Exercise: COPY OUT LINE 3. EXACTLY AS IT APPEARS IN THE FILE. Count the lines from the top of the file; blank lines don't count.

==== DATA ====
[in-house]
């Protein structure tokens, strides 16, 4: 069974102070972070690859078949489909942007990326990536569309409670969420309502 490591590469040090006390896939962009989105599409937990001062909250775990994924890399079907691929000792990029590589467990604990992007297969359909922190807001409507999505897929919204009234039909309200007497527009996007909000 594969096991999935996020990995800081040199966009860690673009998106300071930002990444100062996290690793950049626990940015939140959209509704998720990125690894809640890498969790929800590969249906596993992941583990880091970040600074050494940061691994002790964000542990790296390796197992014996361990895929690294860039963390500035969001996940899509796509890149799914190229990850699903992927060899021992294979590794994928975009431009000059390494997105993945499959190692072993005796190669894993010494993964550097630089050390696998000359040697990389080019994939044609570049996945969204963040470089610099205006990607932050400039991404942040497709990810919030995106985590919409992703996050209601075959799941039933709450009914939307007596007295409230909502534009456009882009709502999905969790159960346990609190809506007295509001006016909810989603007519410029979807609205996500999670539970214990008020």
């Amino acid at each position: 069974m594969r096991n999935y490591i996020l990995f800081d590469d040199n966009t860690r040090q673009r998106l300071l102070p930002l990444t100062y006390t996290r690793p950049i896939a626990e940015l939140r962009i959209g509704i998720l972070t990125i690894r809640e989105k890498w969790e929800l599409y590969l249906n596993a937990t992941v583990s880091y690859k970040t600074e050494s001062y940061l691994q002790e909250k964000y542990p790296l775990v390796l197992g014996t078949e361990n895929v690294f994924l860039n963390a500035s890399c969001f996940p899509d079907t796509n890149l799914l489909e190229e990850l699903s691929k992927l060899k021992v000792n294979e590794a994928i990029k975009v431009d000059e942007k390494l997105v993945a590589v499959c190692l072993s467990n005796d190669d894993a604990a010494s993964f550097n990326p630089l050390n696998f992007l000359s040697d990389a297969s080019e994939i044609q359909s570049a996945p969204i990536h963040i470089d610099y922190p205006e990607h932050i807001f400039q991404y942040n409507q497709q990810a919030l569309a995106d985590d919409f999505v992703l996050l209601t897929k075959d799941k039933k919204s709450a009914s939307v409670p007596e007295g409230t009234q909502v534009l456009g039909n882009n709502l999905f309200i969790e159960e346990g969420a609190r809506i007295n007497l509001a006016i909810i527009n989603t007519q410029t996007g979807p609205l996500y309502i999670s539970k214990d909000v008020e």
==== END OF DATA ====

């Amino acid at each position: 069974m594969r096991n999935y490591i996020l990995f800081d590469d040199n966009t860690r040090q673009r998106l300071l102070p930002l990444t100062y006390t996290r690793p950049i896939a626990e940015l939140r962009i959209g509704i998720l972070t990125i690894r809640e989105k890498w969790e929800l599409y590969l249906n596993a937990t992941v583990s880091y690859k970040t600074e050494s001062y940061l691994q002790e909250k964000y542990p790296l775990v390796l197992g014996t078949e361990n895929v690294f994924l860039n963390a500035s890399c969001f996940p899509d079907t796509n890149l799914l489909e190229e990850l699903s691929k992927l060899k021992v000792n294979e590794a994928i990029k975009v431009d000059e942007k390494l997105v993945a590589v499959c190692l072993s467990n005796d190669d894993a604990a010494s993964f550097n990326p630089l050390n696998f992007l000359s040697d990389a297969s080019e994939i044609q359909s570049a996945p969204i990536h963040i470089d610099y922190p205006e990607h932050i807001f400039q991404y942040n409507q497709q990810a919030l569309a995106d985590d919409f999505v992703l996050l209601t897929k075959d799941k039933k919204s709450a009914s939307v409670p007596e007295g409230t009234q909502v534009l456009g039909n882009n709502l999905f309200i969790e159960e346990g969420a609190r809506i007295n007497l509001a006016i909810i527009n989603t007519q410029t996007g979807p609205l996500y309502i999670s539970k214990d909000v008020e």